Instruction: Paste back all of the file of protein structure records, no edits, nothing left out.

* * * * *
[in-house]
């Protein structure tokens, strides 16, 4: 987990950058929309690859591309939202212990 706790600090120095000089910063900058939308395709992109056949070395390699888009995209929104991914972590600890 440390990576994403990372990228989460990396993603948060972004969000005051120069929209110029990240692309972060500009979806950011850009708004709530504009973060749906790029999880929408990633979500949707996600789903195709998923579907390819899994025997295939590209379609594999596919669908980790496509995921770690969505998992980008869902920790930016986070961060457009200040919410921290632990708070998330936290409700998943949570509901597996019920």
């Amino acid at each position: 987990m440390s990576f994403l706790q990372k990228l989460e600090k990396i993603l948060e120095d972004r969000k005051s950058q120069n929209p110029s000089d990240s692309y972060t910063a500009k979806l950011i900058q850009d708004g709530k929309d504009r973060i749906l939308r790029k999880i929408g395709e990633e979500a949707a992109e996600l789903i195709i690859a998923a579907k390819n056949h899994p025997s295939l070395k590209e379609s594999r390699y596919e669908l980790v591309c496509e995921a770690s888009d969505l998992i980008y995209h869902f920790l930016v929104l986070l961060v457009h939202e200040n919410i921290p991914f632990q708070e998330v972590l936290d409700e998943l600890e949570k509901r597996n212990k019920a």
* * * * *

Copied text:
[in-house]
């Protein structure tokens, strides 16, 4: 987990950058929309690859591309939202212990 706790600090120095000089910063900058939308395709992109056949070395390699888009995209929104991914972590600890 440390990576994403990372990228989460990396993603948060972004969000005051120069929209110029990240692309972060500009979806950011850009708004709530504009973060749906790029999880929408990633979500949707996600789903195709998923579907390819899994025997295939590209379609594999596919669908980790496509995921770690969505998992980008869902920790930016986070961060457009200040919410921290632990708070998330936290409700998943949570509901597996019920």
């Amino acid at each position: 987990m440390s990576f994403l706790q990372k990228l989460e600090k990396i993603l948060e120095d972004r969000k005051s950058q120069n929209p110029s000089d990240s692309y972060t910063a500009k979806l950011i900058q850009d708004g709530k929309d504009r973060i749906l939308r790029k999880i929408g395709e990633e979500a949707a992109e996600l789903i195709i690859a998923a579907k390819n056949h899994p025997s295939l070395k590209e379609s594999r390699y596919e669908l980790v591309c496509e995921a770690s888009d969505l998992i980008y995209h869902f920790l930016v929104l986070l961060v457009h939202e200040n919410i921290p991914f632990q708070e998330v972590l936290d409700e998943l600890e949570k509901r597996n212990k019920a």